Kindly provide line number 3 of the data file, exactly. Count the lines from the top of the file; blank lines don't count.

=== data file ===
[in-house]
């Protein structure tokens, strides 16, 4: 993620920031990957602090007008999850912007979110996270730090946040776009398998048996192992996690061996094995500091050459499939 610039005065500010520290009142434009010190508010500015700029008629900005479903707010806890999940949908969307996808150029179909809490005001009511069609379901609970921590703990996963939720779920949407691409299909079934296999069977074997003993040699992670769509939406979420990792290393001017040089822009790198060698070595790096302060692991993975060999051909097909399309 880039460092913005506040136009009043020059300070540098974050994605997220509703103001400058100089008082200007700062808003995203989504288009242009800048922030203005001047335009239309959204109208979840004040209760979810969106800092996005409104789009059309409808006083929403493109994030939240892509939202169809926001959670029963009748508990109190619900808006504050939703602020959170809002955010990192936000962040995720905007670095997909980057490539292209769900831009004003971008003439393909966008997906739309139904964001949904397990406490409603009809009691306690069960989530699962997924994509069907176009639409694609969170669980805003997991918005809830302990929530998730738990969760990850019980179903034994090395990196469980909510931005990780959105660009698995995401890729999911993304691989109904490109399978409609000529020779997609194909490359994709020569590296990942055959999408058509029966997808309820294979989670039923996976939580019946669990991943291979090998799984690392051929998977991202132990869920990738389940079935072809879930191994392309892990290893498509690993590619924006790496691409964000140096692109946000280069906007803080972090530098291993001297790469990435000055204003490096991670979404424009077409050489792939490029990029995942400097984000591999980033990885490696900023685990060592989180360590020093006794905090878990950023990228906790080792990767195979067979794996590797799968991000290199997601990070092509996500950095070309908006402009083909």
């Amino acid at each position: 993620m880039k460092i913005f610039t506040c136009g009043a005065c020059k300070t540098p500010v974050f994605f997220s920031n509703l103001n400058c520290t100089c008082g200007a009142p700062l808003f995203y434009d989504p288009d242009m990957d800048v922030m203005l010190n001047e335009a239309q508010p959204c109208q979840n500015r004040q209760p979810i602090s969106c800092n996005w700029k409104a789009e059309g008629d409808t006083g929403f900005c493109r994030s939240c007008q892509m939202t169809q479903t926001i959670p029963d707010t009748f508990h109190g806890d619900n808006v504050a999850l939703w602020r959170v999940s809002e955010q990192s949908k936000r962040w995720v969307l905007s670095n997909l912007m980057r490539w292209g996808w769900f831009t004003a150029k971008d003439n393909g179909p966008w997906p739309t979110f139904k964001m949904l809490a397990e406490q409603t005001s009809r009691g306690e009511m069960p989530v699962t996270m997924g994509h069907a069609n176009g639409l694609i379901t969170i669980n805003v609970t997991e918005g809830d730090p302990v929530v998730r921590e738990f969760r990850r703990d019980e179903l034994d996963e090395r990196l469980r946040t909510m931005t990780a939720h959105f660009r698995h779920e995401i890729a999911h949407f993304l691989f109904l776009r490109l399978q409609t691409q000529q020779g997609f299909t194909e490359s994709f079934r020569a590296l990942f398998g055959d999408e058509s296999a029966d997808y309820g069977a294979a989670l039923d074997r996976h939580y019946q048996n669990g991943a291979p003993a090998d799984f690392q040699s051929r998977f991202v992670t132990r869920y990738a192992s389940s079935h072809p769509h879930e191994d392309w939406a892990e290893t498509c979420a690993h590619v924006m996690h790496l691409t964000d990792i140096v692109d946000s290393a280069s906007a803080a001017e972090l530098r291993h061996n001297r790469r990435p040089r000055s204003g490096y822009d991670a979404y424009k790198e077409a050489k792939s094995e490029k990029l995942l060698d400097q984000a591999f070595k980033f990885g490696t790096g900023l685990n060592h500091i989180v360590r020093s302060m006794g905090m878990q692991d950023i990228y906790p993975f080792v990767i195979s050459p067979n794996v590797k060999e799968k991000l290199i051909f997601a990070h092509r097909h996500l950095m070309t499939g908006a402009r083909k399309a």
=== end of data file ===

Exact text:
């Amino acid at each position: 993620m880039k460092i913005f610039t506040c136009g009043a005065c020059k300070t540098p500010v974050f994605f997220s920031n509703l103001n400058c520290t100089c008082g200007a009142p700062l808003f995203y434009d989504p288009d242009m990957d800048v922030m203005l010190n001047e335009a239309q508010p959204c109208q979840n500015r004040q209760p979810i602090s969106c800092n996005w700029k409104a789009e059309g008629d409808t006083g929403f900005c493109r994030s939240c007008q892509m939202t169809q479903t926001i959670p029963d707010t009748f508990h109190g806890d619900n808006v504050a999850l939703w602020r959170v999940s809002e955010q990192s949908k936000r962040w995720v969307l905007s670095n997909l912007m980057r490539w292209g996808w769900f831009t004003a150029k971008d003439n393909g179909p966008w997906p739309t979110f139904k964001m949904l809490a397990e406490q409603t005001s009809r009691g306690e009511m069960p989530v699962t996270m997924g994509h069907a069609n176009g639409l694609i379901t969170i669980n805003v609970t997991e918005g809830d730090p302990v929530v998730r921590e738990f969760r990850r703990d019980e179903l034994d996963e090395r990196l469980r946040t909510m931005t990780a939720h959105f660009r698995h779920e995401i890729a999911h949407f993304l691989f109904l776009r490109l399978q409609t691409q000529q020779g997609f299909t194909e490359s994709f079934r020569a590296l990942f398998g055959d999408e058509s296999a029966d997808y309820g069977a294979a989670l039923d074997r996976h939580y019946q048996n669990g991943a291979p003993a090998d799984f690392q040699s051929r998977f991202v992670t132990r869920y990738a192992s389940s079935h072809p769509h879930e191994d392309w939406a892990e290893t498509c979420a690993h590619v924006m996690h790496l691409t964000d990792i140096v692109d946000s290393a280069s906007a803080a001017e972090l530098r291993h061996n001297r790469r990435p040089r000055s204003g490096y822009d991670a979404y424009k790198e077409a050489k792939s094995e490029k990029l995942l060698d400097q984000a591999f070595k980033f990885g490696t790096g900023l685990n060592h500091i989180v360590r020093s302060m006794g905090m878990q692991d950023i990228y906790p993975f080792v990767i195979s050459p067979n794996v590797k060999e799968k991000l290199i051909f997601a990070h092509r097909h996500l950095m070309t499939g908006a402009r083909k399309a």